Three Big PreK-12 Proposals

February 15th, 2013

Category: Early Childhood Education, News

On Tuesday night, President Obama’s State of the Union Address focused on growing America’s middle-class.  This growth, he argued, can only occur if citizens have access to education and training for today’s jobs.  In his speech, the President offered three sweeping proposals to improve PreK-12 education, even beyond the Race to the Top initiatives of his first term in office.  And, not surprisingly, Delaware is already making strides in the first two areas.

1.       Early Childhood

The President proposed working with states to make high quality preschool available to every child in America.  In a release from the White House which coincided with the State of the State, the President urges this proposal will:

  • Improve quality and expand access to preschool, through a cost sharing partnership with all 50 states, to extend federal funds to expand high-quality public preschool to reach all low- and moderate-income four-year olds from families at or below 200% of poverty
  • Support states as they ensure that children are enrolled in high-quality programs
  • Encourage states to expand the availability of full-day kindergarten

Delaware is a champion for early learning.  Our state leaders have enabled additional state investments ($22M per year when most states were cutting services), which leveraged $50M federal resources for early learning when the state was awarded a Race to the Top – Early Learning Challenge (ELC) grant.  Through our state’s quality rating improvement system, STARS, quality programming is not only being identified to the public; those programs are also being rewarded.  Should the President’s proposal pass, it not only would complement the great work in early learning that’s happening in Delaware, it could mean greater access to early learning for Delaware’s neediest families.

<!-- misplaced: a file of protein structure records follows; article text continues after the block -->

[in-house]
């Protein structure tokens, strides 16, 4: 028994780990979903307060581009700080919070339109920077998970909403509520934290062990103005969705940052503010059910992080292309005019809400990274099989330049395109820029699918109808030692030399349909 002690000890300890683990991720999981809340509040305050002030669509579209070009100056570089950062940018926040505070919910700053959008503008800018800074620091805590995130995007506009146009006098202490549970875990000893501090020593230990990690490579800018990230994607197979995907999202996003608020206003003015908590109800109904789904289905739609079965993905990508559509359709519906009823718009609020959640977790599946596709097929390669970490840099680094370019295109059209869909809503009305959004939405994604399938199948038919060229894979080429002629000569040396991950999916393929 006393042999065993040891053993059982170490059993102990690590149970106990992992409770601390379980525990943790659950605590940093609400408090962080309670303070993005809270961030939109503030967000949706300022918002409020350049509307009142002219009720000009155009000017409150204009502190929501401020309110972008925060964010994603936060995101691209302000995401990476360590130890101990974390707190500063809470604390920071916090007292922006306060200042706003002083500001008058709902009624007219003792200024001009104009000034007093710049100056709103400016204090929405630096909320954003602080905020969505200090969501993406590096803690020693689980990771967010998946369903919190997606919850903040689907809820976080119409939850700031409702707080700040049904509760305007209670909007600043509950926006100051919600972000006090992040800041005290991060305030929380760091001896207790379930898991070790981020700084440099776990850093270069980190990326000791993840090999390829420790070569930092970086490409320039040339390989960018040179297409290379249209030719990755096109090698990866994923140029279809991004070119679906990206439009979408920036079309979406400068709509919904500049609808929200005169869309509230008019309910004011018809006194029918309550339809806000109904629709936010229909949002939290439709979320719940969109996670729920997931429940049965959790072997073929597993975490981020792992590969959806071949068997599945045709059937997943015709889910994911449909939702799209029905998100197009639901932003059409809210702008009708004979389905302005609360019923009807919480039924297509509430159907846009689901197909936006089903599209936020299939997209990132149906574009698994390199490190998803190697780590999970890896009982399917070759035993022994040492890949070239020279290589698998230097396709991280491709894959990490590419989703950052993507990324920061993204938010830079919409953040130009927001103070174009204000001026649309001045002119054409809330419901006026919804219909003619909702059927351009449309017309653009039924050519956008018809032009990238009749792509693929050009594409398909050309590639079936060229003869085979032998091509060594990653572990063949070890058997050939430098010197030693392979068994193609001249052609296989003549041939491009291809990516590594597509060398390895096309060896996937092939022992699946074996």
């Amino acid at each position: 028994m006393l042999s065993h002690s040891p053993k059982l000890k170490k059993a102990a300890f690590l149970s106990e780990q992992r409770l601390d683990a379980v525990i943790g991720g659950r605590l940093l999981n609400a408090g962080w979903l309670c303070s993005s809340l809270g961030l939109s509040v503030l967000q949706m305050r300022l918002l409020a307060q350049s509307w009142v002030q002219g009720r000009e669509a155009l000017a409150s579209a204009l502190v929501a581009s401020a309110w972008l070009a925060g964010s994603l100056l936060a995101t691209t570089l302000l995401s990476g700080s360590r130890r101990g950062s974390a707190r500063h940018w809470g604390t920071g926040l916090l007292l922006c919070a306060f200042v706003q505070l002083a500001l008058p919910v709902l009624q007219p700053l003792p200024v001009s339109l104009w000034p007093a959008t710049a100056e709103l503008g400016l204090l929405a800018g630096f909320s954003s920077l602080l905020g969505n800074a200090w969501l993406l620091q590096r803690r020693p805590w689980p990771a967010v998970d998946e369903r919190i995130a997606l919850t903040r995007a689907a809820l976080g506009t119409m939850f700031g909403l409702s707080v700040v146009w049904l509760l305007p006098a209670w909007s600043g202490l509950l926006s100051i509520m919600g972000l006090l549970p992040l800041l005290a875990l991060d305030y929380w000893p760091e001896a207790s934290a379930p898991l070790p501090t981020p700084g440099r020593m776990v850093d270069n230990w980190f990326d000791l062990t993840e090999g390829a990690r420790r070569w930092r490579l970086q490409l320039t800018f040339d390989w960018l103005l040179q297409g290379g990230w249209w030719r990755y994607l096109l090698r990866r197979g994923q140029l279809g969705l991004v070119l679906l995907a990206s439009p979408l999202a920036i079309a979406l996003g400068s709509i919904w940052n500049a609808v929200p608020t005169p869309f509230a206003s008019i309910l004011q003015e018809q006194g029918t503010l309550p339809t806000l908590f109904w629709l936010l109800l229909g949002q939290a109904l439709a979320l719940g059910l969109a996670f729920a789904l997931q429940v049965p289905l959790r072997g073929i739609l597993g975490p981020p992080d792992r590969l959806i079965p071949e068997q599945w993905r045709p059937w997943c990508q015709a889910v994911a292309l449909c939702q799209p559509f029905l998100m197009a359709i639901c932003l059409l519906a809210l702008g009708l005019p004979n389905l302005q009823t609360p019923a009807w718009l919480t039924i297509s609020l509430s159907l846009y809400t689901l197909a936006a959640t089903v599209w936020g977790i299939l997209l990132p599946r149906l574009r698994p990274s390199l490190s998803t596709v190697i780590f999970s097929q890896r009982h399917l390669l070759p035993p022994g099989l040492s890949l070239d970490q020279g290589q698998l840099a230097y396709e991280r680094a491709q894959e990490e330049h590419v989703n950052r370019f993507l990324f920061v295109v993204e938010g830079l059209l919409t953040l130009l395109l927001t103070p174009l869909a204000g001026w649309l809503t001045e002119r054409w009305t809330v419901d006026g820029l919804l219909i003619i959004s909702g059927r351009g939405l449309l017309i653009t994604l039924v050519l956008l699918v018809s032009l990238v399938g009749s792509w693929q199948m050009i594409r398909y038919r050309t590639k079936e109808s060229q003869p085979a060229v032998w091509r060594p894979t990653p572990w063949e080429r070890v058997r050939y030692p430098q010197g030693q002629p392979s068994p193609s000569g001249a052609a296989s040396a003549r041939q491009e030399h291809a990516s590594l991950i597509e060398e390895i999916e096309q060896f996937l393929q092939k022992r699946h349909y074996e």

2.       Redesigned High Schools

President Obama also announced a new challenge to redesign America’s high schools so they better equip graduates for the demands of a high tech-economy.  His proposal:

  • Rewards schools that develop new partnerships with colleges and employers, and creates classes that focus on science, technology, engineering, and math (STEM)

Redesigned high schools are also not new to Delaware.  Both the New Tech School in Seaford and the Conrad Schools of Science in Red Clay were redesigned to address the needs of STEM and community partnerships.  At New Tech, a school within Seaford High School, students are exposed to project based learning in which they apply STEM to real-world problems in which they solve by working with community leaders.  Conrad was redesigned as a magnet school designed to meet the growing regional demand for biotech and allied health professionals, relying on major employers in the Wilmington healthcare industry for support in funding the program, acquiring needed technology, and building the necessary capacity for implementation.

Additional federal funding and competition high school redesign would be a boon for Delaware, a state that’s well positioned as a proven leader in school redesign.

3.       Improved School Buildings

Lastly, the President proposed “a Partnership to Rebuild America that attracts private capital to upgrade what our businesses need most…modern schools worthy of our children.”  The proposed “Fix-It-First” program focuses on needed government infrastructure repairs, including schools.

The details on this particular point have not yet been released by the White House.  However, as Delaware’s school infrastructure continues to age, the need for capital funds increases.

While it is not yet clear how the administration will fund these initiatives, should they come through fruition, Delaware will be postured to succeed.  As a state that has embraced reforms in both early childhood and high school redesign that embraces STEM, Delaware can build on its achievements in these areas and make them even stronger for its students.

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Matthew Korobkin



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